If ever popular music veers too close to being a serious topic of academic cultural discussion, one only has to remember episodes like those of the Smurfs in the late 70s. While the punk wars raged around them, Father Abraham And The Smurfs mounted their chart bid with "The Smurf Song", released on Decca Records in May 1978. Conducted in a semi-duet fashion, with Father Abraham leading the assembled midget characters in call-response chants, delivered in their eminently silly, high-pitched voices, it served to introduce the concept of Smurf culture to the nation. The Smurfs, also depicted in a cartoon series, lived in forests and promoted pre-environmental awareness good while hiding from human beings. Similar to the Wombles concept of a few years earlier, Father Abraham And The Smurfs enjoyed two further UK charts hits, "Dippety Day" (number 13) and "Christmas In Smurfland" (number 19). This prompted music business maverick Jonathan King to release his own cash-in novelty record, "Lick A Smurp For Christmas (All Fall Down)", credited to Father Abraphart And The Smurfs. There were also a number of albums for the more masochistic fans to buy.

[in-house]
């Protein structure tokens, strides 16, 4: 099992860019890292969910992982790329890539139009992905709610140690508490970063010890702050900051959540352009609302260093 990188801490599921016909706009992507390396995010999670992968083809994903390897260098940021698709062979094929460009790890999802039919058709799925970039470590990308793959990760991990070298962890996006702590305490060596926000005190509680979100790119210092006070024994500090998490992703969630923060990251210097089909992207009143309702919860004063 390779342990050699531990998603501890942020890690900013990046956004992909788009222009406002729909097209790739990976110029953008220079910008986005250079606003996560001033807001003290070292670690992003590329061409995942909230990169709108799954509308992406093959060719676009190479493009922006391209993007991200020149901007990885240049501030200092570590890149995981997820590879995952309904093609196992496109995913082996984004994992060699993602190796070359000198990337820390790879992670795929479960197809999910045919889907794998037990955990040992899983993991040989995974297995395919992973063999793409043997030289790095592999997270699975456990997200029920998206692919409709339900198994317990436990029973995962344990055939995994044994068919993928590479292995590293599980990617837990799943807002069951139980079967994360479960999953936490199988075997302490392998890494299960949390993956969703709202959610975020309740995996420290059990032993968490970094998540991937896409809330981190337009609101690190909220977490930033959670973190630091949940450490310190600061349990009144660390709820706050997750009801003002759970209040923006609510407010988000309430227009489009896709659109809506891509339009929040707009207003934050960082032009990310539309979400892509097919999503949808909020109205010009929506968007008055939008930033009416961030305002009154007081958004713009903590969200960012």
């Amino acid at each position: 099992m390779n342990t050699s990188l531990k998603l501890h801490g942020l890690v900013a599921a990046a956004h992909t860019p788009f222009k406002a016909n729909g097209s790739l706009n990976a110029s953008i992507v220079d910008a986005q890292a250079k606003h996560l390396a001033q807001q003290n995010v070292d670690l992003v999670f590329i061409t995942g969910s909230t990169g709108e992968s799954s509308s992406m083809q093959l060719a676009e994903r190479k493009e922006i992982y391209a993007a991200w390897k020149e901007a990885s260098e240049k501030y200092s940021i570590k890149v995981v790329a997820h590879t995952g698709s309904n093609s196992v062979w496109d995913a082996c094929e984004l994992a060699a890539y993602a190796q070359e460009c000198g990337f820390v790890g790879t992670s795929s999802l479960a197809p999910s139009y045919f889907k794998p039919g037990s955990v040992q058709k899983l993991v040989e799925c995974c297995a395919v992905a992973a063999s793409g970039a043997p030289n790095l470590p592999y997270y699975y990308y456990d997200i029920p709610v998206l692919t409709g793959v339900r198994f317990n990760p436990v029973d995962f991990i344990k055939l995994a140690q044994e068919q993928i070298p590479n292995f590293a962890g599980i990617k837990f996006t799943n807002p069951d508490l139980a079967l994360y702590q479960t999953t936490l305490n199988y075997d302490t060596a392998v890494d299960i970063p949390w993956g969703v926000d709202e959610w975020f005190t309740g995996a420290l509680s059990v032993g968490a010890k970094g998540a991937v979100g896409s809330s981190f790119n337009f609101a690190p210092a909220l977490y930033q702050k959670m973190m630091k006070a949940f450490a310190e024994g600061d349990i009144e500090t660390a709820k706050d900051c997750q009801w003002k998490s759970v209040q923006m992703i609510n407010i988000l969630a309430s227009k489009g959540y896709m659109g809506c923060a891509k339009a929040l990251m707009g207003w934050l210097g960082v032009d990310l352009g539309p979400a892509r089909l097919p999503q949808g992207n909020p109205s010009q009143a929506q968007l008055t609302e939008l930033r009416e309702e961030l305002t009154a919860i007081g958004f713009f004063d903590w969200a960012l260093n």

Share this page